Boasting the biggest cliffs and the largest castle in England – which attracts 650,000 visitors a year – Dover is not shy of attractions.
However, its retail position had been struggling for quite some time. Notably, the two-storey Marks & Spencer in Biggin Street came to the end of its lease because the town centre wasn’t attracting enough footfall.
However, when St James Dover opened, it brought hope to the area. The new £53.25 million, 157,000sq ft retail space offered M&S a new space and encouraged retailers to believe there was good enough reason to reinvest in the town.
St James Dover’s phased opening started with Cineworld’s first screening in March last year. As there was no official opening date, the decision was taken to allow retailers to open when ready after fit-out.
“We’ve still got a little bit more to build, as you can see we’ve got a couple of units to let,” said Richard Poyser, head of retail relationships and leasing at Legal & General, the investment firm that owns the site.
He told Retail Gazette that the main focus of St James Dover was to appeal to the local community and the local catchment.
“Essentially we’ve got half the catchment because half of it is in the sea, so it has to work quite hard to bring people in, but we believe that the line-up here is appealing to those people,” he said.
The line-up is multi-faceted: Card Factory, Carphone Warehouse, Next, Superdrug, Shoezone, Poundland, The Entertainer & M&S are all located within this retail park, expressing a sense of convenience for both tourists and locals.
It was also a Wednesday morning when the Retail Gazette popped by for a visit, and the 445-space car park was quite full.
The initiative for the St James Dover development came when it was revealed that around 11.7 million passengers travelled through the Port of Dover in 2017, including 200,000 cruise passengers a year – making it the UK’s second busiest cruise terminal. Investors clearly did not want to miss out on the opportunity to capitalise on a potential spend of £1.2 billion a year.
“What we’re getting is everybody arrives early because they’re thinking ‘I need to catch the ferry’ and they arrive two hours early and think ‘what are we going to do now?’” Poyser said.
“So what happens is they find their way into here, and make use of it.”
St James Dover offers retail as well as a gym, cinema, restaurants and a Travelodge hotel which, according to Poyser, are “all very different reasons to come in”.
Poyser also said the variety on offer “smooths out the footfall”, with the cinema and restaurants giving St James Dover that evening economy boost.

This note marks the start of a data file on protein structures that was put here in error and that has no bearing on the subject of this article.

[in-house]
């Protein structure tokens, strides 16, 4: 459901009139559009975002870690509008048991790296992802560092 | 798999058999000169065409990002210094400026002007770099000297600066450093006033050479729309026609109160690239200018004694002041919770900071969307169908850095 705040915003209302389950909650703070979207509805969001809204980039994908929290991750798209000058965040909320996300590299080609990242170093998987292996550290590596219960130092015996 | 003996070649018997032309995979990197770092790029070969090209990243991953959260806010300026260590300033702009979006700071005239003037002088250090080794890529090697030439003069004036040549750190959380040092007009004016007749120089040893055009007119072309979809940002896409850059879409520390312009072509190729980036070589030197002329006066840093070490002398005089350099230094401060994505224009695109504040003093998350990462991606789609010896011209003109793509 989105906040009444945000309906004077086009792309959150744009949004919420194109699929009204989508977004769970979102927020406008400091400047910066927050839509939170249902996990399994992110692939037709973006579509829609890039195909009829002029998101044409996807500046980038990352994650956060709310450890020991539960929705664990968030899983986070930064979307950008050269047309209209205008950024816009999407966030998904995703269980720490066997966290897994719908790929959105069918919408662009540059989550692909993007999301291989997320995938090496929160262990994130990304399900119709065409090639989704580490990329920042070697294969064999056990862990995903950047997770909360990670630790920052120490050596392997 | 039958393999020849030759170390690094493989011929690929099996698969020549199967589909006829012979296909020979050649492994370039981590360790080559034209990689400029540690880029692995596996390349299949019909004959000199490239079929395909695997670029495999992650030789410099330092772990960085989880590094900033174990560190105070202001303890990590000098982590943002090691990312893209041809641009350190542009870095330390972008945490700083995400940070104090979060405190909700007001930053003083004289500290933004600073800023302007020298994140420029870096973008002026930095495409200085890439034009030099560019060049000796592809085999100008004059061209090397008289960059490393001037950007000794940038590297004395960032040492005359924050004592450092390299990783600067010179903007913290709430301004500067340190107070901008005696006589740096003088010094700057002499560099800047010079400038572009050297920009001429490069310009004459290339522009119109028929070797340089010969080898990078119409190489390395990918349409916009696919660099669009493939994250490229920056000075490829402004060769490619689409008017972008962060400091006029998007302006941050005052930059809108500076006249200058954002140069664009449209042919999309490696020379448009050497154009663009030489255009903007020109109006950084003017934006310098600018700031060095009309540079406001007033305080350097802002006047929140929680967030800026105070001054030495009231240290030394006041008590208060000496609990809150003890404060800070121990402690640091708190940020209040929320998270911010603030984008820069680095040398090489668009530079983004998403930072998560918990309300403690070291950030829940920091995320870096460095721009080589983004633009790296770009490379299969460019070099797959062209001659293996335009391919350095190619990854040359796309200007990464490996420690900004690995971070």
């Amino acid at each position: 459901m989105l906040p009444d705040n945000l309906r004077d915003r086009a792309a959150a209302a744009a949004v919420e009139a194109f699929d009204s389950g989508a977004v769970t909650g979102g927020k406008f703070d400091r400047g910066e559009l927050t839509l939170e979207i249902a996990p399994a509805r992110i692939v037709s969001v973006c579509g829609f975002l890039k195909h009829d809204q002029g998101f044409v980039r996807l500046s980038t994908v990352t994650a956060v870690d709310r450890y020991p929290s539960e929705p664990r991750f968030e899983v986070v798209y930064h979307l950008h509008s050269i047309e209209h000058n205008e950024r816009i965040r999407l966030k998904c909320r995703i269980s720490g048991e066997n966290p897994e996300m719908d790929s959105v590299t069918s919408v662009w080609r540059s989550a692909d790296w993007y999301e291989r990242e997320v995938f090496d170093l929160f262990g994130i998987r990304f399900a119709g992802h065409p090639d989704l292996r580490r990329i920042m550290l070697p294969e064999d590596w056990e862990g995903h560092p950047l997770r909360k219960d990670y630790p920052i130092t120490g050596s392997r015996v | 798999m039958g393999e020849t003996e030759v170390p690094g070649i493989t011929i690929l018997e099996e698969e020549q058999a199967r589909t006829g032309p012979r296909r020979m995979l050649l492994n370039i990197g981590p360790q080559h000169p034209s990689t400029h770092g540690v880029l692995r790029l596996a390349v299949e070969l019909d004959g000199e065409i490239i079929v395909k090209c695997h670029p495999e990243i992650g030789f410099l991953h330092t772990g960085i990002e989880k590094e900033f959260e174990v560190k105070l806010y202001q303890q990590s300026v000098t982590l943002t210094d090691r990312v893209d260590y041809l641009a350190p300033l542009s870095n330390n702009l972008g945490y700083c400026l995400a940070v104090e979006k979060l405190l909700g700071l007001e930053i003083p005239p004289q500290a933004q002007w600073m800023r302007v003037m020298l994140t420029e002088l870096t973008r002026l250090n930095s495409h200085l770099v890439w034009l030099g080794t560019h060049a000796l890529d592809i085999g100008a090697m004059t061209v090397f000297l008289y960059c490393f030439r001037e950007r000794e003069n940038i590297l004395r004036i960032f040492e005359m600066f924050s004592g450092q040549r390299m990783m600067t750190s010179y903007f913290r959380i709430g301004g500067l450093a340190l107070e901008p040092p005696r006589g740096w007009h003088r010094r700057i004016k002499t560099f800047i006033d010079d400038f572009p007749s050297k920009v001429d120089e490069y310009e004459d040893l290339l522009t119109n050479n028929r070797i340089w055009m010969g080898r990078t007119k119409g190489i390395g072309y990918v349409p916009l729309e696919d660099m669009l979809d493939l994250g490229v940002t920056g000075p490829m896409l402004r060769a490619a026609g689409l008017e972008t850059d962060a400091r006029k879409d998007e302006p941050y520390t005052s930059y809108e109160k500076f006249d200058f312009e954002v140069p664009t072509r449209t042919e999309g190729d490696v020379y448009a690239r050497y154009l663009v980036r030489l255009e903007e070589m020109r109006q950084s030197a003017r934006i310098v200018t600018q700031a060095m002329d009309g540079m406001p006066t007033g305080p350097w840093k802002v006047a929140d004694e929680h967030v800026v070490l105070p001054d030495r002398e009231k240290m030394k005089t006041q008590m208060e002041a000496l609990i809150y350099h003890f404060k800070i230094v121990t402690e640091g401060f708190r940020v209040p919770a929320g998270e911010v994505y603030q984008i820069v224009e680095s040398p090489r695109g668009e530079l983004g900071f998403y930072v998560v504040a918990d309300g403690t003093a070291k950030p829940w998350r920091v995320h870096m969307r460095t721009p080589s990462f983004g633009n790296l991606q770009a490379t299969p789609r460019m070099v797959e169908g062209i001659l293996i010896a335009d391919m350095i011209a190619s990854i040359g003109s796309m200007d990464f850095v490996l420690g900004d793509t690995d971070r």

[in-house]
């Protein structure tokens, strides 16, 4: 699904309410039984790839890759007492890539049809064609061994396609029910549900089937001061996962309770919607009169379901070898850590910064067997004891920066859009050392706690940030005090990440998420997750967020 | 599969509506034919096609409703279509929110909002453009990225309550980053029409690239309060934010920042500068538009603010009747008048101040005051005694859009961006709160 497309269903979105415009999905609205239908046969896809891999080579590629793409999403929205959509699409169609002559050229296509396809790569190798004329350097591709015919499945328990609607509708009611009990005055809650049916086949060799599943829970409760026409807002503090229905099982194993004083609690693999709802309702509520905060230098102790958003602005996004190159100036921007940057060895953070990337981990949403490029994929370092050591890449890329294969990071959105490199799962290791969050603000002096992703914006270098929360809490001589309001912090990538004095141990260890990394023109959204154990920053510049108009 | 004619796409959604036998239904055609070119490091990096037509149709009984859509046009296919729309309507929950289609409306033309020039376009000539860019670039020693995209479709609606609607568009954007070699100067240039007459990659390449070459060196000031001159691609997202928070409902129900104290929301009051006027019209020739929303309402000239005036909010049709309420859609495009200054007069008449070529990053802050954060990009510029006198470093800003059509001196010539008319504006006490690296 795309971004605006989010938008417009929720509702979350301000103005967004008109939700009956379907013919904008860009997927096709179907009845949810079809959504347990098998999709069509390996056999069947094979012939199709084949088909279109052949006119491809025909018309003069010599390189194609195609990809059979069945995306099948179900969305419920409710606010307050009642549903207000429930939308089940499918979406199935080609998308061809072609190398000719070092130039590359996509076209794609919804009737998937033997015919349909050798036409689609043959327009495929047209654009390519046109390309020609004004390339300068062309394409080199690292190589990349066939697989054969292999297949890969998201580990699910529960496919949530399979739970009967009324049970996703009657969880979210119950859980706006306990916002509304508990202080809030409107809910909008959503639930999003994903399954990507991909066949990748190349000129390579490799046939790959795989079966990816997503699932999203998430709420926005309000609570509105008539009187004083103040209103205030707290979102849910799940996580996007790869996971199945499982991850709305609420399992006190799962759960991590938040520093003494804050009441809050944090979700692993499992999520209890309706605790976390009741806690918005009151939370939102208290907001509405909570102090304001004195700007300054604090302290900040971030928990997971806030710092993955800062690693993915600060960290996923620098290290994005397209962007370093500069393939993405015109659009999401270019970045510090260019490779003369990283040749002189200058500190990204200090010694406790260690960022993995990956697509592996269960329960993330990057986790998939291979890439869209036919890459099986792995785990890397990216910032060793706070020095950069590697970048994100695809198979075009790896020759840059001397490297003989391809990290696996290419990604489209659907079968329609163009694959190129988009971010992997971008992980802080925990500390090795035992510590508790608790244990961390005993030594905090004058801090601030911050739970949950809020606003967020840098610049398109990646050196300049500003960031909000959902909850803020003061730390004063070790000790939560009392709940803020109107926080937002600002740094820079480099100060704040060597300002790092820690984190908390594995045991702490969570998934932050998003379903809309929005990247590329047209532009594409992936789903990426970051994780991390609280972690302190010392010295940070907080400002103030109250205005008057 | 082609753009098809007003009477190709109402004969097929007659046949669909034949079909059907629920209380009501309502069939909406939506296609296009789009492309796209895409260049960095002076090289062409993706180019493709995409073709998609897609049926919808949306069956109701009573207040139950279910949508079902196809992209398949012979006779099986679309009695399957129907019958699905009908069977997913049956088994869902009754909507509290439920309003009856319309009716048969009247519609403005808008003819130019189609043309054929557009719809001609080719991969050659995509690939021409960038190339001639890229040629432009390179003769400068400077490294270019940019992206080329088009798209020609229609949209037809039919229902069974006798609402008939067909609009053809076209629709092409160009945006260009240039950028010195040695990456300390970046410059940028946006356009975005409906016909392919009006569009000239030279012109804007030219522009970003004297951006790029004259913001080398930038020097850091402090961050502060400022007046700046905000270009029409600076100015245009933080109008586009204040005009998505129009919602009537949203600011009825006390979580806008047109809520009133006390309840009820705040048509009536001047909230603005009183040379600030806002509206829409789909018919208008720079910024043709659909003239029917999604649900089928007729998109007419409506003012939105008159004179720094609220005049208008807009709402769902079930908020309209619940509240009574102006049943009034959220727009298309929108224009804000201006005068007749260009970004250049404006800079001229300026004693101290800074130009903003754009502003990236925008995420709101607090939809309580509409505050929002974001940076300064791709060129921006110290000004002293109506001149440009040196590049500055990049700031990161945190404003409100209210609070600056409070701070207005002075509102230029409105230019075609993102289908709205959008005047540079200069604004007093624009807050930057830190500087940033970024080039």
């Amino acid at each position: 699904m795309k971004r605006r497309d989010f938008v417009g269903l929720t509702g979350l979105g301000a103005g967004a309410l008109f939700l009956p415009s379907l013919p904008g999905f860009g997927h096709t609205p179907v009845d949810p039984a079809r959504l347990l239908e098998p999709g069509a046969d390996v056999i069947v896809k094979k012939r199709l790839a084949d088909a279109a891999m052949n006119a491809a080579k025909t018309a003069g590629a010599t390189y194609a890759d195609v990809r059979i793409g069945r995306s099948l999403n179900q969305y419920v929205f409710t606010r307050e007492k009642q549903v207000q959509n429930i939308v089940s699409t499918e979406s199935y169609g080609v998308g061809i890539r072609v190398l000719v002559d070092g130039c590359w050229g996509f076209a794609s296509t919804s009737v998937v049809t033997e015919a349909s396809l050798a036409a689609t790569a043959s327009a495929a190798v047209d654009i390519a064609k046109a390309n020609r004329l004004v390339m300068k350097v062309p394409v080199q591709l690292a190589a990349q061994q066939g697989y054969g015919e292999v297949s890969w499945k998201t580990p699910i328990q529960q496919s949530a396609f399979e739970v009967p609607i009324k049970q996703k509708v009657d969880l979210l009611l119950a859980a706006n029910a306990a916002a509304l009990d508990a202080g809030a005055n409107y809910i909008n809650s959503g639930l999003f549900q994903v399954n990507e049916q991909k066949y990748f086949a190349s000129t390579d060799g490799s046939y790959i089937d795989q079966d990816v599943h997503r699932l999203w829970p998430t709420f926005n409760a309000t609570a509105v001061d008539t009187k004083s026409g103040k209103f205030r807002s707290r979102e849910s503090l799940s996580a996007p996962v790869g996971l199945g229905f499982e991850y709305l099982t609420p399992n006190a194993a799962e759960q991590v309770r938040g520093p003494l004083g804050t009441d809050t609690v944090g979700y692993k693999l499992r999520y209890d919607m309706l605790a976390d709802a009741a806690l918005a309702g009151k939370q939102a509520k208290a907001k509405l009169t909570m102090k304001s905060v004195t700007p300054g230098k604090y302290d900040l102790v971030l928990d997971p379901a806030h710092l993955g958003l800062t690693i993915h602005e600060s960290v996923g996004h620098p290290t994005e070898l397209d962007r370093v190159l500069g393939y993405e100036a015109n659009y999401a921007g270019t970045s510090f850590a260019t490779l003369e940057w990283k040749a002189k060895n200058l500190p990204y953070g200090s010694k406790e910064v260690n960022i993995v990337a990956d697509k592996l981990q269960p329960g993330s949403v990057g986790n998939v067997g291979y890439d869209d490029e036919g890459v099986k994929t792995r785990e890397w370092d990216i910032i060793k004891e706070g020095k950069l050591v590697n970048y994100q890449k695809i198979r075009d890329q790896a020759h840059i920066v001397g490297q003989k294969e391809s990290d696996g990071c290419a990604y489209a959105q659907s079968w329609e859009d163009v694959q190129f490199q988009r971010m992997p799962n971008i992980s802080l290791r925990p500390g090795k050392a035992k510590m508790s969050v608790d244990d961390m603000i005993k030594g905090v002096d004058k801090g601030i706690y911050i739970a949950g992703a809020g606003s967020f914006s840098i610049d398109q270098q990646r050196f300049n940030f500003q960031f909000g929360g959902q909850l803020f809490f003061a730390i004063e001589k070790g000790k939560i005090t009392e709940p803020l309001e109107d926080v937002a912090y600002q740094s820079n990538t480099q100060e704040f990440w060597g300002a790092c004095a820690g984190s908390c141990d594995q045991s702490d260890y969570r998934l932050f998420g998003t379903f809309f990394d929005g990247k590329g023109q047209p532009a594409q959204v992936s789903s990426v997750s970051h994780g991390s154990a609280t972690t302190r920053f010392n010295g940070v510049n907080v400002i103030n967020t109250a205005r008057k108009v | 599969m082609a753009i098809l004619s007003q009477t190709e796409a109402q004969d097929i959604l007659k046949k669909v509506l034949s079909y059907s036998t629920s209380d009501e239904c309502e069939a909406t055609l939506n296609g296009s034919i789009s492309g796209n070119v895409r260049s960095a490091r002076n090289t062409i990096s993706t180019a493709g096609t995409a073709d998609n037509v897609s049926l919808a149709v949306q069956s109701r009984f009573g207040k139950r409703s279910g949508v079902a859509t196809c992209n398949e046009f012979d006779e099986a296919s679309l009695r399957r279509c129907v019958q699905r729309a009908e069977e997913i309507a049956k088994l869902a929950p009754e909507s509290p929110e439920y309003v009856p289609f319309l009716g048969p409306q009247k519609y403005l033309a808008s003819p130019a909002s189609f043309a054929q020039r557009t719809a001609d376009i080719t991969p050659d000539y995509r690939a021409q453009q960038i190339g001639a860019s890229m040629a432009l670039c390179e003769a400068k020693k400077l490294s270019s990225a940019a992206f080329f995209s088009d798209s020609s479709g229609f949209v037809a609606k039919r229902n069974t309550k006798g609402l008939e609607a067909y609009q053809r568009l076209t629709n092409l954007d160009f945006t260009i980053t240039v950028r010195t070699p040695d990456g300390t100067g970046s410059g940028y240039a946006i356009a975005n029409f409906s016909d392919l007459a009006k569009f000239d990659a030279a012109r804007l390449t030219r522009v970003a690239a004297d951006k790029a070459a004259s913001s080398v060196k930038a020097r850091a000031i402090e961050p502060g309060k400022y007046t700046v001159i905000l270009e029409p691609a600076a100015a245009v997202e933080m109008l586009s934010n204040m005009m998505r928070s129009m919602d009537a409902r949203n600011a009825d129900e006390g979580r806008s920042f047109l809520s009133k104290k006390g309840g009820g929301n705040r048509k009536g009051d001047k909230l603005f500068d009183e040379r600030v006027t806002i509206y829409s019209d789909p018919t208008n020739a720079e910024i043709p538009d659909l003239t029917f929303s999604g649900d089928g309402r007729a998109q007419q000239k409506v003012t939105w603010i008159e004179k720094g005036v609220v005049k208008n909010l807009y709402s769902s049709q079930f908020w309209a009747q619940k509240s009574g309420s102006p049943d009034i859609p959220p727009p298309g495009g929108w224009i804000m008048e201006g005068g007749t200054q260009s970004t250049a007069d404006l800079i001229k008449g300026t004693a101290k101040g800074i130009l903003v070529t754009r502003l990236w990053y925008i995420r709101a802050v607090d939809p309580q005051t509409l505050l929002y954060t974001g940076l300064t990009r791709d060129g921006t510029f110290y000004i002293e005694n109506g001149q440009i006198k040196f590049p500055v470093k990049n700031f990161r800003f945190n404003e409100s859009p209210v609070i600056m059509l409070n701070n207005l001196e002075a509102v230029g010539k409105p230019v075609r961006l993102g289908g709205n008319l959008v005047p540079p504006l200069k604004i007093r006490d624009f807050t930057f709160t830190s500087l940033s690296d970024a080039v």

“The fact we’ve also got a hotel, restaurants and gym, it further emphasises on the fact that it’s not just strictly retail anymore, the modern world is changing,” he told Retail Gazette.
The retail space has not only offered new shops, but it has also created new jobs.
“For 20 years there was a big office on the site which was never used.
“There were discussions about knocking it down and creating a new supermarket, and that would’ve generated many jobs, but now by having individual stores, it has generated more jobs as well as footfall,” Poyser said.
The shops are also open until 8pm, compared to the earlier closing times of the stores along Biggin Street. The later opening times is also an example of how retailers were shifting their basic principles for customers.
As the shopping district is on the side of a road which leads to the ports, many tourists and locals tend to find their way in easily.
On a comparative measure, there has been a 60 per cent increase in footfall since St James Dover has opened, which Poyser said were “locals and tourists coming in from ferries”.
“It was quiet in the first couple of weeks when it opened but once people discovered what was here its turned into a real local attraction,” he said.
St James Dover location on the A20, the main road leading to the Port of Dover, also makes it easy to access for people taking roadtrips or weekenders.
The Poundland store also accepts the euro currency, so EU tourists arriving in the ports can shop easily without having to convert their cash into pounds, while locals coming back from their trip on the mainland can use up any left over euro cash.